REWATERING THE RIVER GARRY
2017: The restoration of flow to the River Garry.
On 30 October 2017 following an address at Pitlochry Dam Visitor Centre by Roseanna Cunningham MSP, Cabinet Secretary for Environment, Climate Change and Land Reform, the board’s fisheries director was invited to turn on the flow of the River Garry, a local river that had been dry for over 60 years.
The restoration of the River Garry is the biggest individual project for the benefit of spring salmon that could be performed in the Tay catchment.
A whole new river was added to the map that day. It was particularly great news for the River Tummel system, but benefits will be felt in the Tay too. But why was the River Garry dry? Why has its flow now been restored?
As of late November 2017, the flow release mechanism at Garry Intake is still being fine tuned and the flow is not yet running at its full level to achieve a flow of about 1 cumec at Dalnamein Lodge. In 2018, of course, there will not be unregulated flow from tributaries as there was in 2017 and conditions for fish migration might differ.
It is recognised that, in future, fine tuning (“adaptive management”) may be required and a “freshet” release plan to aid fish migration will have to be developed on the basis of experience. Accordingly, an adaptive management monitoring plan is being developed by SEPA, SSE and the Board to learn how the ecology, including salmon, responds to the restored flow and whether the flow works or not.
Included within this plan, the Board will continue for a time to stock parts of the Garry with eggs from reconditioned kelts of local origin in order to ensure that there will be a return of adult fish to test out their ability to pass falls etc under the flows available. The parents of all the eggs stocked will be genetically “fingerprinted” so that stocked juveniles in the river can be differentiated from naturally spawned juveniles which will need to be monitored. The ultimate aim, of course, is a self-sustaining population.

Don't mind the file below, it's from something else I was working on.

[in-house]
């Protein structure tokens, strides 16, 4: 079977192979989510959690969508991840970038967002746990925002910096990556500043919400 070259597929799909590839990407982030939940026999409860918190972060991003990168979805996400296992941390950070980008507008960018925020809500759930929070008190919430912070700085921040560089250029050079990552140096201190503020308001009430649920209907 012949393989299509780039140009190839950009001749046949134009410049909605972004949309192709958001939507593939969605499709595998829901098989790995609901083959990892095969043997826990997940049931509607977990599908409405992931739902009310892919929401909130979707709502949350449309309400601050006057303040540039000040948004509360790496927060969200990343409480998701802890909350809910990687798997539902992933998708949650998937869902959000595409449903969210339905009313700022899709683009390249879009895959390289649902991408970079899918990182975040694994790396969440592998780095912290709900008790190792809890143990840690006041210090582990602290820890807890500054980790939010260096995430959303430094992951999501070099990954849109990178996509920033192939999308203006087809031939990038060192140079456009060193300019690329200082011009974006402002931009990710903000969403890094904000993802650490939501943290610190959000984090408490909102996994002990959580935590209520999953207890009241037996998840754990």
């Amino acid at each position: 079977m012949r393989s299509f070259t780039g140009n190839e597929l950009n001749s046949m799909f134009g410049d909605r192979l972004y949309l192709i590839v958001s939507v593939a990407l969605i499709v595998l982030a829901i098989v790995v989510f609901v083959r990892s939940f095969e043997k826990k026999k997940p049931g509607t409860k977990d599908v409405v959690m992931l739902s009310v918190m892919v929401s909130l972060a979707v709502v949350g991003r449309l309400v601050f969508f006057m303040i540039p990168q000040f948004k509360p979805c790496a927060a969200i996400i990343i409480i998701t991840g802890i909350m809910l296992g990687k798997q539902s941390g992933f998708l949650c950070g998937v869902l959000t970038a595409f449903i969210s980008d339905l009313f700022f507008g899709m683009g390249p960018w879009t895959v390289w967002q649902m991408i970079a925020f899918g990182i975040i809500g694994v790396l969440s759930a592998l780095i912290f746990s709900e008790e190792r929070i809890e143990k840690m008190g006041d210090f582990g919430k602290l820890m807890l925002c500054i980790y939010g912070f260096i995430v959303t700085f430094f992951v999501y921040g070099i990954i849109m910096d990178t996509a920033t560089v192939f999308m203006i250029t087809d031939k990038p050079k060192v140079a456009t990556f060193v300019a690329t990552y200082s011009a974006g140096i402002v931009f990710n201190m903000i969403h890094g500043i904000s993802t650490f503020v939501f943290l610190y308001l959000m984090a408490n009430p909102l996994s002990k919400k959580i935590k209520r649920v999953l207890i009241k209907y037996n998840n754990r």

Meaning for the salmon in the River Garry
Flow restoration on the main River Garry has created over 13km of new main river which will be accessible to salmon. While some flow will also be restored to the area above Garry Intake in 2018 salmon will not be accessing this area on account of the practicalities of screening descending smolts out of Garry Intake. However, over 5km of new salmon habitat will be opened up on the Allt Glas Choire tributary up to the water intake and over 4km of habitat above the intake can be stocked with salmon as the intake will be screened. The extra cumec of water in the Garry during dry weather means that the wetted area in the Garry in the 6.5 km stretch between Struan and Blair Atholl will also be greater, allowing more juvenile salmon to be produced in this area too. The board considers that if all this habitat is used by salmon then another 1500 salmon, early running salmon, could be produced. This is undoubtedly the biggest single individual project of this type that could be done in the Tay catchment, if not in Scotland as a whole. The board and partners SSE and SEPA are well aware there will be an element of trial and error to see how well this restoration works. There are waterfalls that might only be passable under certain flows and these have yet to be properly determined. Accordingly the board has stocked the Garry with eggs from reconditioned kelts from local broodstock and will continue to do so for a period. This will ensure there are salmon returning to help us establish what successful migration flows are as well as speeding up colonisation. As part of a joint monitoring plan between SEPA, SSE and the board, all stocked fish will be genetically fingerprinted so that they can be differentiated from wild spawned juveniles which will have to be monitored to determine overall success. The Board is very pleased the Garry has now been restored and wishes to thank SSE and SEPA for this great work that has been done.